Morphometry data

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New Bee
May 25, 2009
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Hi All,

I have just returned from The Gambia. West Africa.
I have a sample of honey bees from the Gambia, if anyone wants them for Morphometry or other study drop me a PM

Great - DERA might be VERY interested. I guess the recommendation would be to burn them NOW.

Call me stupid if you wish, but they are a potential disease vector that we don't need. Such morphology should have been done back in the Gambia. Bring back data, but not livestock.

I suspect that others will support me in the call to destroy them by burning. I think your motivation was well intended but unfortunately ill advised.

I may be wrong, in which case I apologise for any offence you may take at my comment. :)
You can have the boots if you need them Finman. :)
Hi Hombre,
I was out there catching Moths, Birds and the occasional Bat... All Licenced
The said bees came in to the MV Moth lamps at dusk. They were killed using Ethyl acetate and then dissected. The wings are now on microscope slides, sealed. so no problems...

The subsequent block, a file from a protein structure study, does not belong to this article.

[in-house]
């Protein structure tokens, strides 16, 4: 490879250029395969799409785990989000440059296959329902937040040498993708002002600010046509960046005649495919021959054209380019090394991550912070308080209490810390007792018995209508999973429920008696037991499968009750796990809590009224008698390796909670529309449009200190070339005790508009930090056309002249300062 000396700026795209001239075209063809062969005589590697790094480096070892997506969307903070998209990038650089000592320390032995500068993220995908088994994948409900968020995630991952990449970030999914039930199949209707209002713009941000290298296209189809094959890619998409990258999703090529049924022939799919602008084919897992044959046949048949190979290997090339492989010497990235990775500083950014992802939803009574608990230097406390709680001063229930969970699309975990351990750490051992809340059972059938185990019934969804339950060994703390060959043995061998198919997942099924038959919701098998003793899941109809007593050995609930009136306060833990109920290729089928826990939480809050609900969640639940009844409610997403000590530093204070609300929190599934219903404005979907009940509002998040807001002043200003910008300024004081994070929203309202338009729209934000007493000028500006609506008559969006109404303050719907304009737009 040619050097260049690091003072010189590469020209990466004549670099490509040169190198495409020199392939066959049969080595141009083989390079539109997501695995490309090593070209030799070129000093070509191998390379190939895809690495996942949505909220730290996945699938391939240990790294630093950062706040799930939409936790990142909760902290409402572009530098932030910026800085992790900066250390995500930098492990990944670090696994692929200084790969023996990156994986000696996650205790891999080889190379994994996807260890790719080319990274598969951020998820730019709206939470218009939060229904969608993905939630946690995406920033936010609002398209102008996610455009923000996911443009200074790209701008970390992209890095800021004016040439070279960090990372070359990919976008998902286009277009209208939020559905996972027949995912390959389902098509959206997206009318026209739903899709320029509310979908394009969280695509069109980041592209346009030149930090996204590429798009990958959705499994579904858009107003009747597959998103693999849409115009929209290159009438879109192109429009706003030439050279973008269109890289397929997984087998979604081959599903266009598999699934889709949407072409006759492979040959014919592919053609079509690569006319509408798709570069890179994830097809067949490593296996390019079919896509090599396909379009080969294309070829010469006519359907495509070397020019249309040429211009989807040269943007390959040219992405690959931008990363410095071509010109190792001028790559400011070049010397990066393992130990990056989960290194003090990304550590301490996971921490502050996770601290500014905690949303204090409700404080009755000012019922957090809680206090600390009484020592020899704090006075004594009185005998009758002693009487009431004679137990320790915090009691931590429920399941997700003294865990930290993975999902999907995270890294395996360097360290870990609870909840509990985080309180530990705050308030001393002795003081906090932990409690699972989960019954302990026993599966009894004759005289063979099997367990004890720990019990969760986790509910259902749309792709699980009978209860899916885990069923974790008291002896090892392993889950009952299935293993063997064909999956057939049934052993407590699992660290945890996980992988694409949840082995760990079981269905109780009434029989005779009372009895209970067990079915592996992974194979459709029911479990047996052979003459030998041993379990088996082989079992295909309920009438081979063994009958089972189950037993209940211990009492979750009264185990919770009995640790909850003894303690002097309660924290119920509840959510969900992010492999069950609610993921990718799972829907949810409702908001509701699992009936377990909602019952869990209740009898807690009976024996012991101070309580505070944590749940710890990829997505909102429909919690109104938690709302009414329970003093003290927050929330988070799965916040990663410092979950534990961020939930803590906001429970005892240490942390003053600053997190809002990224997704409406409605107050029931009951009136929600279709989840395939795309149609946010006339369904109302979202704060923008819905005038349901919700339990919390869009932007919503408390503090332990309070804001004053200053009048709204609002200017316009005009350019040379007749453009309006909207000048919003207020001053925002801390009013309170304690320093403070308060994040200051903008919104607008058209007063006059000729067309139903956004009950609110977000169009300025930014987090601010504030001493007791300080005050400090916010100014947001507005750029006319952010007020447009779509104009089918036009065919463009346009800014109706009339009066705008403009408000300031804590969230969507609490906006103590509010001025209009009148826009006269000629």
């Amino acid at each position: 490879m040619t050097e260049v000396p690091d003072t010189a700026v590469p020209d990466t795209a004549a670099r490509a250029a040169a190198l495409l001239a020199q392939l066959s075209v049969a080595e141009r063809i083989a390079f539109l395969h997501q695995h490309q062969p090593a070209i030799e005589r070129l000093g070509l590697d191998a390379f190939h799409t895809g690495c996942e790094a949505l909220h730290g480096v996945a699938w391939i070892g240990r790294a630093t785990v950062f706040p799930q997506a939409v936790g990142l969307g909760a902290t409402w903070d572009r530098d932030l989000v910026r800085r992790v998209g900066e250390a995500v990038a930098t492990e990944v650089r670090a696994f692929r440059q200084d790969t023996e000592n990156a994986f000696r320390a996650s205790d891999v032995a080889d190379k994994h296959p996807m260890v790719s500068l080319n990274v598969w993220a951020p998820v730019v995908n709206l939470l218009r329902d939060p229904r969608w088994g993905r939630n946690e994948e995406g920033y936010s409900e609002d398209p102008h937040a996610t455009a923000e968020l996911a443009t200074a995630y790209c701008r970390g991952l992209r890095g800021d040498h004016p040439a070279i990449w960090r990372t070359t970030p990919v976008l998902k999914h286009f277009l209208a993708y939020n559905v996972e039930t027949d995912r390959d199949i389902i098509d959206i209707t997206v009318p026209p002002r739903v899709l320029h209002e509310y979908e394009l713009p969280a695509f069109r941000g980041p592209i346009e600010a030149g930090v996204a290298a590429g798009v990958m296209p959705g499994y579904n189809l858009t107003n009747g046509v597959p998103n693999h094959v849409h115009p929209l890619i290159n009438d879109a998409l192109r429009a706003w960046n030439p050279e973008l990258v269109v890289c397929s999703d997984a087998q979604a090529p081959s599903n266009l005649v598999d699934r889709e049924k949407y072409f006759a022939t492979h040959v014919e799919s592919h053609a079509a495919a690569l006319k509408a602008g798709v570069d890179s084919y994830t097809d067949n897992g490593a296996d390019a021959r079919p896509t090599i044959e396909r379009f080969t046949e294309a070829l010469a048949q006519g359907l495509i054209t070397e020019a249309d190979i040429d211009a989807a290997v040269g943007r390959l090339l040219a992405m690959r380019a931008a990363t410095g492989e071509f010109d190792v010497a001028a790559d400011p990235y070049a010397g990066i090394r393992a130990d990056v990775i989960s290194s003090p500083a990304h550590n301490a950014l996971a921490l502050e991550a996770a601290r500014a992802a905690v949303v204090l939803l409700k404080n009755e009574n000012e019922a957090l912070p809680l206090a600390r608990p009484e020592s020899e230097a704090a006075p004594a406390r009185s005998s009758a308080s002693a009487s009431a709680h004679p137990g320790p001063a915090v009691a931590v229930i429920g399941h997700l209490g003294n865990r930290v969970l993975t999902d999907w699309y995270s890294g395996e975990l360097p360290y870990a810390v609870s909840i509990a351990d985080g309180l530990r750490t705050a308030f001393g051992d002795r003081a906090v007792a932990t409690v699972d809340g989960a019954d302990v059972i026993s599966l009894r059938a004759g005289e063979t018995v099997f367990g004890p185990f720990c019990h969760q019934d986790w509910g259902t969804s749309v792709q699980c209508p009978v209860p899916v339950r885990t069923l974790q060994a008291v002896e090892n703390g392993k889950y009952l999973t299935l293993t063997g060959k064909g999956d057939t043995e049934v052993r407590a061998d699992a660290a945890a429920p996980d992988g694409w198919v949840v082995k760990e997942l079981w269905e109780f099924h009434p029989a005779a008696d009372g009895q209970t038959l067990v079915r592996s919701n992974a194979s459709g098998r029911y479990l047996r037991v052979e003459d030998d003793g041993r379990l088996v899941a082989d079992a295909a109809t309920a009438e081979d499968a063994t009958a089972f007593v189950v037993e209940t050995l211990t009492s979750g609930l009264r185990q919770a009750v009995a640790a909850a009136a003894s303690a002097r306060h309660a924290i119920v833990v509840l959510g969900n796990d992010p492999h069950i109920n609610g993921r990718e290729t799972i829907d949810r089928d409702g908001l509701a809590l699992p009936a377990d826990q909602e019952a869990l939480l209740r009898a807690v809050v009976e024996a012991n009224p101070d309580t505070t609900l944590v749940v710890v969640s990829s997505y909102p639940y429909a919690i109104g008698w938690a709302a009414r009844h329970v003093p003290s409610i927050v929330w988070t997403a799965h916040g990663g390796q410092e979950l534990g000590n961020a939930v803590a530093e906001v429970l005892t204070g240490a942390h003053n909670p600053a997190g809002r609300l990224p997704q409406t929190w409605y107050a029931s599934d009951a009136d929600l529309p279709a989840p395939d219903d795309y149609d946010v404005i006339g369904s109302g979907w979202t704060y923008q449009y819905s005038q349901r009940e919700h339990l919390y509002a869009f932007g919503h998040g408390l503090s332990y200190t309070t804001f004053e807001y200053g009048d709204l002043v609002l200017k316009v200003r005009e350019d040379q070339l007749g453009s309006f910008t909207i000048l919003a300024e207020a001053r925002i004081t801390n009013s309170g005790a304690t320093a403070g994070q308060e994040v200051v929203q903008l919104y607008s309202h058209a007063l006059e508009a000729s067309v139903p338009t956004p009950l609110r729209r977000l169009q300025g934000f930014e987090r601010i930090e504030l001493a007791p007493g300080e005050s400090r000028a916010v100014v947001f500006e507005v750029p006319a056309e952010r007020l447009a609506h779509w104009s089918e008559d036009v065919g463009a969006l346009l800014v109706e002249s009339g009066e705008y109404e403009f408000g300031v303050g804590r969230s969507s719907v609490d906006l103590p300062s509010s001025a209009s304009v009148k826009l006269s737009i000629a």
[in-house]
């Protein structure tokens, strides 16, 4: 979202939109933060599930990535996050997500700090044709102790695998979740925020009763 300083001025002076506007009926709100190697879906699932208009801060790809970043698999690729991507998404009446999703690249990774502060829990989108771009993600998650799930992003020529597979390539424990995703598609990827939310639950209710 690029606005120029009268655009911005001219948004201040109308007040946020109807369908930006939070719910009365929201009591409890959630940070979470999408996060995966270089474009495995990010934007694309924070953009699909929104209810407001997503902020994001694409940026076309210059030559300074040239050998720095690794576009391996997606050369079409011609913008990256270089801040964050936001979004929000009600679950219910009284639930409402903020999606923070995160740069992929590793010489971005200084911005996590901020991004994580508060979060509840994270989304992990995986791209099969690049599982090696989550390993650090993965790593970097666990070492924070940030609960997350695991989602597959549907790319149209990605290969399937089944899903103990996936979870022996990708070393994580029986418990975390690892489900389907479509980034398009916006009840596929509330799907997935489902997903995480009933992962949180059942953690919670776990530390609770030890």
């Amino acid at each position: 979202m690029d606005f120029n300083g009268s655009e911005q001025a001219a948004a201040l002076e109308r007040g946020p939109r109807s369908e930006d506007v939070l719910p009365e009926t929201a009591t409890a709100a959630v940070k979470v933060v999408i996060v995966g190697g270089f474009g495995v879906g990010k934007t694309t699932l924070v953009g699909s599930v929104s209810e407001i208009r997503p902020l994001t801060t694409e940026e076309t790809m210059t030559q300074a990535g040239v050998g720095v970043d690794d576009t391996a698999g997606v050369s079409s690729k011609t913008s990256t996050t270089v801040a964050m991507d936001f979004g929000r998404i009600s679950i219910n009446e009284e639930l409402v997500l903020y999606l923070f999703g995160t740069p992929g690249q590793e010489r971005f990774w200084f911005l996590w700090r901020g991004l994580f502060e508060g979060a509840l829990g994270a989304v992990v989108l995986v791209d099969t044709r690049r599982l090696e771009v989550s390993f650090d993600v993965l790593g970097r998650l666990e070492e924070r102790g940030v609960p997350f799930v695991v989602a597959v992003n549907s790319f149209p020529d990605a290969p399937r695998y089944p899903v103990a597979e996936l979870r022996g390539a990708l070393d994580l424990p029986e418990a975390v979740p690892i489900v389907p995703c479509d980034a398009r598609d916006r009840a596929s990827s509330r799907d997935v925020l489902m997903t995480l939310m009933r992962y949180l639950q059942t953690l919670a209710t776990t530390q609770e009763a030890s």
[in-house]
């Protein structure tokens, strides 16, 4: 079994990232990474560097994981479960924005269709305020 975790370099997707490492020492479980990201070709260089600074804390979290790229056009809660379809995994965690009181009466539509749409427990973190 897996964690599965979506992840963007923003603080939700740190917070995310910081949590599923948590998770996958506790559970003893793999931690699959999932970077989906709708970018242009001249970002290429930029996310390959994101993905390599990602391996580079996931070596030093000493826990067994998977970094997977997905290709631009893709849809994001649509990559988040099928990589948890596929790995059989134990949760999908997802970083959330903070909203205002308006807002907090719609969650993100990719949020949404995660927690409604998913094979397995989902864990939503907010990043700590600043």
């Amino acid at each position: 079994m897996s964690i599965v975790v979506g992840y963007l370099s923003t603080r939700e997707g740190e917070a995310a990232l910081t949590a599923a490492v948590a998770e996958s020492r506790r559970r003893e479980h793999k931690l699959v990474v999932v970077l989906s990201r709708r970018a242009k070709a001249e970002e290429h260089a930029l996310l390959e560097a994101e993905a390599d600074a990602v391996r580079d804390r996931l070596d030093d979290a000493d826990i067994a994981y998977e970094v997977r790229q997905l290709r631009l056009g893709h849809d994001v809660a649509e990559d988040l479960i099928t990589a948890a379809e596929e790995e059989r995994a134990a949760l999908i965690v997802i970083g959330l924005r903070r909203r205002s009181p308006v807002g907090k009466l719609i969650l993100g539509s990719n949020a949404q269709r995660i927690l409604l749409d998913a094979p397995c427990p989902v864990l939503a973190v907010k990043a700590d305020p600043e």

Steady on chaps.

Think of all the specimens brought back to the Natural History Museum in more innocent times and the end result was? Not a lot as far as is known.

Poly Hive

Well not that they knew!

Ask about taking food into Canada, for instance. Bet the Australians would have something to say about any open honeybee specimens. Different times.

Regards, RAB
As I said Dean, "If I'm wrong, then I apologise". It seemed initially that the bees may have been complete and not mounted specimen parts sealed up.

Rash of me perhaps, but from "a sample of honey bees", rather than wing samples from honey bees, I feel my interpretation was not unfair.

Please accept my unreserved apology, I was wrong. Cautious, but wrong. Times have indeed changed.

I remember someone on the same VC10 as myself arriving at Brize Norton late at night bringing back a large box of iced fresh fish, caught on Acension Island that morning,, through Customs and Immigration. The person in question was an Airmover, so new the regulations and his argument was that Ascension Island was British. The debate went on for a few minutes, but he eventually got to bring them in.

That was 1973, I suspect that he would have to talk a little more to be able to pull it off today.

As O90o said, Australia and Canada (NZ too) are a bit trigger happy about anything. Either you have bio security or you don't, so I can see where they are at. I'm no expert on the subject. :)
Thousands of dried insect specimens are shipped around the world every day. Live butterfly pupa are shipped from farms in Kenya and Costa Rica to supply butterfly houses in the UK and elsewhere. All legal. There isn't a problem with this sort of trade.
I thought it was quite obvious that the specimens from Gambia were deadstock.